Lasting Impressions

The last four weeks in Tanzania has flown by faster than I expected. In the little time we have spent in Tanzania I have learned so much about the culture, education, and everyday life in a developing country. These new findings will only benefit me as I continue my education in the secondary mathematics field.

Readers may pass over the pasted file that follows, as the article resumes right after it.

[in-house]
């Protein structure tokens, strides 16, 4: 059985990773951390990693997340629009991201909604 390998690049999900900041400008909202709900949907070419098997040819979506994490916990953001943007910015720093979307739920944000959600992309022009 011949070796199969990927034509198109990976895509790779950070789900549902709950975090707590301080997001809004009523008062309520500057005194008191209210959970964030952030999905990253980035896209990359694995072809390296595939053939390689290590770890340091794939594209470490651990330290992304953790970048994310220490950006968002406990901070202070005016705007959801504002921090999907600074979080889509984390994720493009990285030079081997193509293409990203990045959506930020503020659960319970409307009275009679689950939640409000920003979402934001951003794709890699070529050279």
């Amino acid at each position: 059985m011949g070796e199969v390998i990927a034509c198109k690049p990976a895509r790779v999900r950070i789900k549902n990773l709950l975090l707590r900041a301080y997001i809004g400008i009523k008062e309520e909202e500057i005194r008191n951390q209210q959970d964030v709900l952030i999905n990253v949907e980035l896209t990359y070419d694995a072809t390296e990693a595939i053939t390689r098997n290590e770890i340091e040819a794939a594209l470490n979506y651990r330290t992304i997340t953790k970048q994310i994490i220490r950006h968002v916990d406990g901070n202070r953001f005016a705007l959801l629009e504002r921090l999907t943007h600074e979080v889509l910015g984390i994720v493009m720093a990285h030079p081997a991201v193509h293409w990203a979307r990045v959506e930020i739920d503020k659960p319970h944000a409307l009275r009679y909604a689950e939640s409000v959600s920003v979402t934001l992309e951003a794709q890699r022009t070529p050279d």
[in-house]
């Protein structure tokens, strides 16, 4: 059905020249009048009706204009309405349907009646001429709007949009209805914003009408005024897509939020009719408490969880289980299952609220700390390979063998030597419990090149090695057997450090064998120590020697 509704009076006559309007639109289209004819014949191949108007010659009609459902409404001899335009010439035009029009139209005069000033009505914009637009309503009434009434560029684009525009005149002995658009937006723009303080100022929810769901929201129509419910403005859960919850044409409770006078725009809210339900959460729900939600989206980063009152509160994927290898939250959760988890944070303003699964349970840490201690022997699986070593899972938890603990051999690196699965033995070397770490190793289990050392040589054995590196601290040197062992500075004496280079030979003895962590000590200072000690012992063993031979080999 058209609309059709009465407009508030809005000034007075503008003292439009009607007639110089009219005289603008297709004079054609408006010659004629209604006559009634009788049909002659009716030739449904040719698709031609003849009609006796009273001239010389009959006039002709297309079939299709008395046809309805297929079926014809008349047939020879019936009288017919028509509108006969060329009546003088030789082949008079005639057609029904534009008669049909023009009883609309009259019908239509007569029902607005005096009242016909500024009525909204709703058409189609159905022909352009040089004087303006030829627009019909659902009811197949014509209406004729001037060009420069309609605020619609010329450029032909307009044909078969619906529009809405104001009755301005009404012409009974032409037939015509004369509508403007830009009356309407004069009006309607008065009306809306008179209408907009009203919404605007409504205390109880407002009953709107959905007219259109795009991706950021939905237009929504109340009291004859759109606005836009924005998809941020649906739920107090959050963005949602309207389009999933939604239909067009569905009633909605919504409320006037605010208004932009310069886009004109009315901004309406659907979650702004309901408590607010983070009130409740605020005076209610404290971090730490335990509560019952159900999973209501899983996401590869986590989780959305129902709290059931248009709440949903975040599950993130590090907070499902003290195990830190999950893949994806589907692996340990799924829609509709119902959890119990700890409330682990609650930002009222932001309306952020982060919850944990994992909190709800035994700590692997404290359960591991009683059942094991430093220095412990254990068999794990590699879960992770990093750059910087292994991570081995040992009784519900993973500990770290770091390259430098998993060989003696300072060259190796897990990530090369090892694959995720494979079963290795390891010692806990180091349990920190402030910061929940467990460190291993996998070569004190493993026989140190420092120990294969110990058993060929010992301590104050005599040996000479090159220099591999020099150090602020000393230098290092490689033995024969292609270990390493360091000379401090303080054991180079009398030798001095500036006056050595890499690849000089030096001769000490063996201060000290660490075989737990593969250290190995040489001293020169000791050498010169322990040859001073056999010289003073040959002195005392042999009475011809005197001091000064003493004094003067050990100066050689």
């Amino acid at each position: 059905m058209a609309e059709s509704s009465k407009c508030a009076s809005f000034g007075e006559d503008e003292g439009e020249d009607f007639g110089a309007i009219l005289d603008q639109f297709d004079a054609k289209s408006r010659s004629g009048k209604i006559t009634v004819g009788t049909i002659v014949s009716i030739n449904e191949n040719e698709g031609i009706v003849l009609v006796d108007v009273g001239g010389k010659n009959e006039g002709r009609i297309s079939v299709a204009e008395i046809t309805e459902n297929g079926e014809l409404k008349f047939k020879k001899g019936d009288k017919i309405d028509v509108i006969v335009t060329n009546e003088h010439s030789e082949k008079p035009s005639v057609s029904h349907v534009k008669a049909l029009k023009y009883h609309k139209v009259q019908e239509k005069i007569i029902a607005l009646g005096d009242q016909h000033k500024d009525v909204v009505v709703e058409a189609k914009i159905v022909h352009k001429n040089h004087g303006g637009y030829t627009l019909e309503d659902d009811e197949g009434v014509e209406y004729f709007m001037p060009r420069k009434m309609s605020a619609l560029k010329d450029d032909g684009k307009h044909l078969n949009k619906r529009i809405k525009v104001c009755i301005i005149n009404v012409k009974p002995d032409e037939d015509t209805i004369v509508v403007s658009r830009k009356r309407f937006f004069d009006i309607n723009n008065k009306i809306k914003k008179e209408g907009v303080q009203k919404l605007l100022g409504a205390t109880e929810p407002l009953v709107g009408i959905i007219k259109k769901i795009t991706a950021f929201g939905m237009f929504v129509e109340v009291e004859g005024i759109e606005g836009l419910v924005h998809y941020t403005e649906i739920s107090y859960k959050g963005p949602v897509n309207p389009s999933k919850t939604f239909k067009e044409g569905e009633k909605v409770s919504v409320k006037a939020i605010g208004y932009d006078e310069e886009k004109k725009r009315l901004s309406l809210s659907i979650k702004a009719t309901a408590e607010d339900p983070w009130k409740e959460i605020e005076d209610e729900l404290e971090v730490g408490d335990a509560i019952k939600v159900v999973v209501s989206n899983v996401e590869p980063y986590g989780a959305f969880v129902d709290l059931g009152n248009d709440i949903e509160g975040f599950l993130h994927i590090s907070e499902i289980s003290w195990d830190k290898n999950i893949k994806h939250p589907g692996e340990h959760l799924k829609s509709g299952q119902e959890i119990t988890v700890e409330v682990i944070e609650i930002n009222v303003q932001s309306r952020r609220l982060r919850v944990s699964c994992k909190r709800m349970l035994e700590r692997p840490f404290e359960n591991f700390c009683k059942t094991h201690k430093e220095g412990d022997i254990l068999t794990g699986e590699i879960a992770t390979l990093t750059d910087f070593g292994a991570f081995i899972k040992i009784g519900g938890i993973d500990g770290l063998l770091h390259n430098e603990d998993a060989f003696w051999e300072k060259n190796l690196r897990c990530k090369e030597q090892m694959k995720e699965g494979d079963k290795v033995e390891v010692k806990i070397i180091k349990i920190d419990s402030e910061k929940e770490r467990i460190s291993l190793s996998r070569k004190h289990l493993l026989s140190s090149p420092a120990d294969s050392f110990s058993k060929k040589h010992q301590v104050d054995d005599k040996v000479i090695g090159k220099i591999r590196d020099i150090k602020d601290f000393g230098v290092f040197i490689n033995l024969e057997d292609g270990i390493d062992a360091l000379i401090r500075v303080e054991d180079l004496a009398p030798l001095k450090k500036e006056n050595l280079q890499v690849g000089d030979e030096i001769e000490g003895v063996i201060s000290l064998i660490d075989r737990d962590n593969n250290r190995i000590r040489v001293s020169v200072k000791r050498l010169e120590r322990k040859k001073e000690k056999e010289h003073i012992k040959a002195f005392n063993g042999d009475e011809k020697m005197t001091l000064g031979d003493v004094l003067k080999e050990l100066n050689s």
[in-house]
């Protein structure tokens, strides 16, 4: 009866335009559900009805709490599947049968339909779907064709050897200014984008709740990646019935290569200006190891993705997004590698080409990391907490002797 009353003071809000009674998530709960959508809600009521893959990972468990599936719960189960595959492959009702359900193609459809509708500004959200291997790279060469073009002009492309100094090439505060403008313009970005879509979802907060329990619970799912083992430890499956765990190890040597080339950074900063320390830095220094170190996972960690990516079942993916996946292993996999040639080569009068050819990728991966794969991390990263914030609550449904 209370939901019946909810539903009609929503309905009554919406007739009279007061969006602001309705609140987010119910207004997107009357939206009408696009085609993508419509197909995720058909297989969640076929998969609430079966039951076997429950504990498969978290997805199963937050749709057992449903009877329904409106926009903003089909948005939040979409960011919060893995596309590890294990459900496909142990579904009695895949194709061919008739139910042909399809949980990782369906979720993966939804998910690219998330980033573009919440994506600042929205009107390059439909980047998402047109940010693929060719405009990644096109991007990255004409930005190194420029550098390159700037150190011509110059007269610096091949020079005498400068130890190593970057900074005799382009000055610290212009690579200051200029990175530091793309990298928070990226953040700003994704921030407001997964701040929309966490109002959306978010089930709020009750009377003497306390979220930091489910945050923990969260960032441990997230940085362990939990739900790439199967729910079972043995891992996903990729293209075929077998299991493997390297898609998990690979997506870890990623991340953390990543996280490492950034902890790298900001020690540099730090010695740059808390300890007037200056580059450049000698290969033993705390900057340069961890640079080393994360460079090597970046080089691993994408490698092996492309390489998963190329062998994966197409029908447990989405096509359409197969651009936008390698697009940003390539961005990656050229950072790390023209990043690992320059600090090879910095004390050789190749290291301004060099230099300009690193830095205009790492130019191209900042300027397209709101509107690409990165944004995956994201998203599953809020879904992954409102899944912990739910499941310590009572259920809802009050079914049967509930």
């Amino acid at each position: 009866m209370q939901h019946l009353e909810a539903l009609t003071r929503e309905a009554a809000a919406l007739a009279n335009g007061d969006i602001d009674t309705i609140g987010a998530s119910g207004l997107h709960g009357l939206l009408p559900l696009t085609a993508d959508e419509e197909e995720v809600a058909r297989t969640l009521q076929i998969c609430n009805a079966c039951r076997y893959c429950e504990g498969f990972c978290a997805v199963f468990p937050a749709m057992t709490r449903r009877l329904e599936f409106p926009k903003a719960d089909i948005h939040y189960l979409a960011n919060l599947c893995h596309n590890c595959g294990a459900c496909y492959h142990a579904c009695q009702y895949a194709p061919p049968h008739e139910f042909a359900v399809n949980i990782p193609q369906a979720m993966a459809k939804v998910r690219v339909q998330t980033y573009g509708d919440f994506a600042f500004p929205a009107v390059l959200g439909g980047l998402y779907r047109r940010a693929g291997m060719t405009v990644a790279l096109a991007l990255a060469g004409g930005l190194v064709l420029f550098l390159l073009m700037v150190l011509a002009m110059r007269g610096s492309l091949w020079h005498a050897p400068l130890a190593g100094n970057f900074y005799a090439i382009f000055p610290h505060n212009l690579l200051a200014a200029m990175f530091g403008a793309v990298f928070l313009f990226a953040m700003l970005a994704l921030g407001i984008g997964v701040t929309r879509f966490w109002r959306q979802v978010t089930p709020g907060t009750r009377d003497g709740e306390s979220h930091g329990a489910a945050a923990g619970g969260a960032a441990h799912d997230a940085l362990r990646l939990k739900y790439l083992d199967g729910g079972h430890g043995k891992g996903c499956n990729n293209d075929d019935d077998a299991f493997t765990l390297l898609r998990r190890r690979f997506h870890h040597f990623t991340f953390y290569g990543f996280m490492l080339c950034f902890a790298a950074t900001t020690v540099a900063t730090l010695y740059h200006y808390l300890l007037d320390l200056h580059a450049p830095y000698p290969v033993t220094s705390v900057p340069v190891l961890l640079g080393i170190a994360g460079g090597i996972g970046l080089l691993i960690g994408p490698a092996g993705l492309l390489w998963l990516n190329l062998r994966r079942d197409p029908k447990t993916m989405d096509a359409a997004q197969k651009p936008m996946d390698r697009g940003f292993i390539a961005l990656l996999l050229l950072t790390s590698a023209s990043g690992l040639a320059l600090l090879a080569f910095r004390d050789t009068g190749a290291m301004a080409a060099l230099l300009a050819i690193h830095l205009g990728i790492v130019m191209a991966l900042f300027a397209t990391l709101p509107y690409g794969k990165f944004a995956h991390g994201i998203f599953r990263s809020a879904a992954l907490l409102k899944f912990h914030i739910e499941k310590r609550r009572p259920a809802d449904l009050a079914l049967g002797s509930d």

We were always told beforehand that you might have to teach a class and have absolutely no lesson plans for. It was very tough to prepare for something like this. As I gained more experience I have found that it does get easier. The first couple times going into a new math classroom or other subjects I was nervous because I did not know at all what I was getting myself into. I have now gained much more confidence with the experience I have gained here that I can walk into a classroom and teach something to the students. You have to think quickly on your feet, which I have gotten so much better at compared to when I first came here. I have always relied heavily on a structured plan for what I was going to teach for the day. I now realize that I do not need as much of a structured plan to have an effective lesson. These changes to the prepared lesson known as instructional decisions have become very prevalent in my lessons. I think this is a good thing because you are adjusting to the students. No class is alike so a lesson plan for one class may have to be done a different way for another class. I have gained a lot of experience making these quick changes to the lesson to benefit my students which has allowed me to improve my teaching abilities.